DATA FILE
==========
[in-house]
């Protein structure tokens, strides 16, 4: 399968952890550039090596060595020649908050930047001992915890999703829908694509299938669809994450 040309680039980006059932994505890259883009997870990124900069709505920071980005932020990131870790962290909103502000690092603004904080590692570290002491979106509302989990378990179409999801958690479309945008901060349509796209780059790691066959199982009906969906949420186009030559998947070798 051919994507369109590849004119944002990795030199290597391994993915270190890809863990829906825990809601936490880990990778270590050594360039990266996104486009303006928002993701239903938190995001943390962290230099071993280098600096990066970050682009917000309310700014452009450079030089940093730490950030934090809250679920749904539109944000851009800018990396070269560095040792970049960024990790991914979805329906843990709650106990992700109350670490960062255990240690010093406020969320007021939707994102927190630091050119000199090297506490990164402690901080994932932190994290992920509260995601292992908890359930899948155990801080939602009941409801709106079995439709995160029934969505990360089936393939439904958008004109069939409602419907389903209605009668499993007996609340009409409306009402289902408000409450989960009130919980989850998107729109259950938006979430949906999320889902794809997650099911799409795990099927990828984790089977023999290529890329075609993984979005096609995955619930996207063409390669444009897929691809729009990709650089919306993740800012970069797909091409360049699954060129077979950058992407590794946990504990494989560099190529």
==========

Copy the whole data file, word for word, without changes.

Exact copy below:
[in-house]
């Protein structure tokens, strides 16, 4: 399968952890550039090596060595020649908050930047001992915890999703829908694509299938669809994450 040309680039980006059932994505890259883009997870990124900069709505920071980005932020990131870790962290909103502000690092603004904080590692570290002491979106509302989990378990179409999801958690479309945008901060349509796209780059790691066959199982009906969906949420186009030559998947070798 051919994507369109590849004119944002990795030199290597391994993915270190890809863990829906825990809601936490880990990778270590050594360039990266996104486009303006928002993701239903938190995001943390962290230099071993280098600096990066970050682009917000309310700014452009450079030089940093730490950030934090809250679920749904539109944000851009800018990396070269560095040792970049960024990790991914979805329906843990709650106990992700109350670490960062255990240690010093406020969320007021939707994102927190630091050119000199090297506490990164402690901080994932932190994290992920509260995601292992908890359930899948155990801080939602009941409801709106079995439709995160029934969505990360089936393939439904958008004109069939409602419907389903209605009668499993007996609340009409409306009402289902408000409450989960009130919980989850998107729109259950938006979430949906999320889902794809997650099911799409795990099927990828984790089977023999290529890329075609993984979005096609995955619930996207063409390669444009897929691809729009990709650089919306993740800012970069797909091409360049699954060129077979950058992407590794946990504990494989560099190529």